Last week, Peter Schiff did an interview on The Street and talked about the US stock market, saying, “Well, the bubble keeps getting bigger.” We’ve been talking about this ballooning bubble for months. After a while, it’s easy to blow us off as pessimistic contrarians who just don’t get it. But amazingly, large numbers of investors also believe the stock market is way overvalued.
But they keep buying anyway.
Bank of America called it “irrational exuberance.”
When the Fed launched its aggressive monetary policy in the wake of the 2008 financial crisis, many free-market economists predicted it would result in massive price inflation. That never materialized. As a result, Keynesian economists like Paul Krugman love to finger-point and mock those who criticize easy money policies designed to “stimulate aggregate demand.” They claim the lack of price inflation proves they were right all along. You can massively increase the money supply during a downturn to stimulate the economy without sparking inflation. Free-market people are wrong.
But just because we don’t see price inflation doesn’t mean there isn’t any inflation at all. After all, the new money has to go someplace. If we don’t see it manifested in rising prices, it’s because we’re looking in the wrong place.
Thirty years ago today, the US stock market had its worst single day in history.
On Oct. 19, 1987, now known simply as “Black Monday,” the Dow Jones Industrial Average lost 508 points. That represented 22.6% of its value.
Over the last couple of year, stocks have enjoyed a meteoric rise. The Dow closed above 23,000 for the first time this week. But in recent months, bankers and investors around the world have expressed started expressing concern about the rapidly inflating stock market bubble and its future impact on the world economy. Just last month, Tiger Management co-founder Julian Robertson unequivocally called the US stock market a bubble and blamed it on the Fed’s interventionist monetary policy.
At some point, the soaring market will fall back to earth, and MarketWatch columnist Howard Gold says the next crash may prove worse than Black Monday.
Bankers and investors around the world have started to express concern about the rapidly inflating stock market bubble, and its future impact on the world economy. You can add Tiger Management co-founder Julian Robertson to that list.
Robertson appeared on CNBC with Kelly Evans and unequivocally called the stock market a bubble. Not only that, he said it was the Federal Reserve’s fault.
The usual suspects are in the process of inflating an eerily familiar bubble.
It’s another housing bubble, but this time centered on rental property.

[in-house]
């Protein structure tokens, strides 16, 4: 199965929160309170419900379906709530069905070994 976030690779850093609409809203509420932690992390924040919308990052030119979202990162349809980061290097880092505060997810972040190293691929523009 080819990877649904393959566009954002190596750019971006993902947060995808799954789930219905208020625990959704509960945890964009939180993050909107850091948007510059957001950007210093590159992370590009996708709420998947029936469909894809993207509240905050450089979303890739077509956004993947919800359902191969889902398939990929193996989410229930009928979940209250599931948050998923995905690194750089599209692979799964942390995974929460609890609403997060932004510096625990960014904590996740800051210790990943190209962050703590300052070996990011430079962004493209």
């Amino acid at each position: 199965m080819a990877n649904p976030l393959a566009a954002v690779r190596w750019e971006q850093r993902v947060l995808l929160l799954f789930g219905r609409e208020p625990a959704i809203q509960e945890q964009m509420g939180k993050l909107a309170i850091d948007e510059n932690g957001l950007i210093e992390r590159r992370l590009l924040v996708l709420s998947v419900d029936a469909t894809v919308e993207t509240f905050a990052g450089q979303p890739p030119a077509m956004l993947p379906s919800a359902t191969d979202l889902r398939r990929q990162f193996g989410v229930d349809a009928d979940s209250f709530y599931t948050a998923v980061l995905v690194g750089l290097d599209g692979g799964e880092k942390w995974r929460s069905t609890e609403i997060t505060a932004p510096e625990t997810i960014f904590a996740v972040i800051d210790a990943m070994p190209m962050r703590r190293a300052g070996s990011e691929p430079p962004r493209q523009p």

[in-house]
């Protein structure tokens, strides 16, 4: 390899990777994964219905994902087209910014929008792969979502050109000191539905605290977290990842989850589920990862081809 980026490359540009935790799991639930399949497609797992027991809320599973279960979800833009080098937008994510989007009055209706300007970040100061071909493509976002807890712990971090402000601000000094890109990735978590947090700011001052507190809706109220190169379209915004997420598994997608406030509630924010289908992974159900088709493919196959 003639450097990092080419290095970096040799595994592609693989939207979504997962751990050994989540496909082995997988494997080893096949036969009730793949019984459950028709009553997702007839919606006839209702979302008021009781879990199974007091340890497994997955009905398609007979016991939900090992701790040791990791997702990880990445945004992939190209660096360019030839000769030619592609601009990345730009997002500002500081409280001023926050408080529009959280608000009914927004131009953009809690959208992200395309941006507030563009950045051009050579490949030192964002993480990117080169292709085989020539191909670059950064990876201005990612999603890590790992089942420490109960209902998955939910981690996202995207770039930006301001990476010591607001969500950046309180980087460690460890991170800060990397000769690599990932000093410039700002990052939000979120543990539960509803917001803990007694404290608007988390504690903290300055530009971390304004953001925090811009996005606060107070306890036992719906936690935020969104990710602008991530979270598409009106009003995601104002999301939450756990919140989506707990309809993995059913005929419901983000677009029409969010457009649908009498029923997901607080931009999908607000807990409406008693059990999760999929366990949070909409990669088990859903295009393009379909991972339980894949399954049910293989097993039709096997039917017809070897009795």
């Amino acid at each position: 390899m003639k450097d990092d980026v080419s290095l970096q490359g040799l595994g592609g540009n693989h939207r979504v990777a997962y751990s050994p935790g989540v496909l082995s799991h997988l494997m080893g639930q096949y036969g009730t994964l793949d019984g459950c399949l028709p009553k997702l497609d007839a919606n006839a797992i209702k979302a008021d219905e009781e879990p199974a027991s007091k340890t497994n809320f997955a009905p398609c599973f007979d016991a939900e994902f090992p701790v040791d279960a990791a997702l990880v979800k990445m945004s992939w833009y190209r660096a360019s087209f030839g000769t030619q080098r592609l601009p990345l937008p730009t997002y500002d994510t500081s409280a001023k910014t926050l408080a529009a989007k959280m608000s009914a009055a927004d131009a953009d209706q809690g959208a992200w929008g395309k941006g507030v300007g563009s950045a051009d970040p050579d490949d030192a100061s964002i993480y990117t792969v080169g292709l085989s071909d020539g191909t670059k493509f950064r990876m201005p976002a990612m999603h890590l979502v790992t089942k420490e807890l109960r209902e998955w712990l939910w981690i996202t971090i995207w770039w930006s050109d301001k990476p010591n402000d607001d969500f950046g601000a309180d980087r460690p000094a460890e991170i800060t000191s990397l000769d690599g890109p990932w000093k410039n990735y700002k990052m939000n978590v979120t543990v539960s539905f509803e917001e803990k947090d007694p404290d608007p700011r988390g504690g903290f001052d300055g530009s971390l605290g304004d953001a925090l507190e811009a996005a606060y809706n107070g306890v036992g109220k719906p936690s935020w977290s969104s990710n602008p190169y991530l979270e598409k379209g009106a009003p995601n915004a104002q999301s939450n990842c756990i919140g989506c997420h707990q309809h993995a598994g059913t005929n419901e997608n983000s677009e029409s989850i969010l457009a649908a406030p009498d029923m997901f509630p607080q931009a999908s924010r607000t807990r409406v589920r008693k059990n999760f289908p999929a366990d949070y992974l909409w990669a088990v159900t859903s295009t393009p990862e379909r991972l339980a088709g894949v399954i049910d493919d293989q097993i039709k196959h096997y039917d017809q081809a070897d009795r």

We live in a world full of bubbles just waiting to pop.
We have reported extensively on the stock market bubble, the student loan bubble, and the auto bubble. We even told you about a shoe bubble. But there is one bubble that is bigger and potentially more threatening than any of these.
The massive debt bubble.
America is partying like its 1928 – right before the crash the kicked off the Great Depression. Some analysts believe the next crash is looming on the horizon. What will spark it? That remains to be seen. But no matter what the catalyst turns out to be, Mark Thornton says the cause will be the same as the last several collapses – Federal Reserve policy. Therefore, we should dub it the Bernanke-Yellen Bubble-Depression This article by Thornton was originally published on the Mises Wire.
In a recent article I advocated for a new way of naming business cycles. The new approach emphasizes the cause rather than the effect. So instead of the “housing bubble” and “financial crisis,” we should refer to the Greenspan-Bernanke Crisis. Here we will turn our attention to the current situation.
Minneapolis Fed President Neel Kashkari said the central bank should keep the bubbles inflated.
OK, he didn’t say that exactly. But that was the message reading between the lines of a speech Kaskari delivered this week. Specifically, the Minneapolis Fed president said the Federal Reserve should not raise interest rates in an effort to prevent bubbles.
Given the challenges of identifying bubbles with any confidence and the costs of making a policy mistake, I believe the odds of circumstances ever making sense to use monetary policy to try to slow asset prices down are very low. I won’t say never—but a whole lot of evidence would have to line up just right for it to be the prudent course of action.”
The former Goldman Sachs Group executive was the lone dissenter when the Fed raised interest rates in March.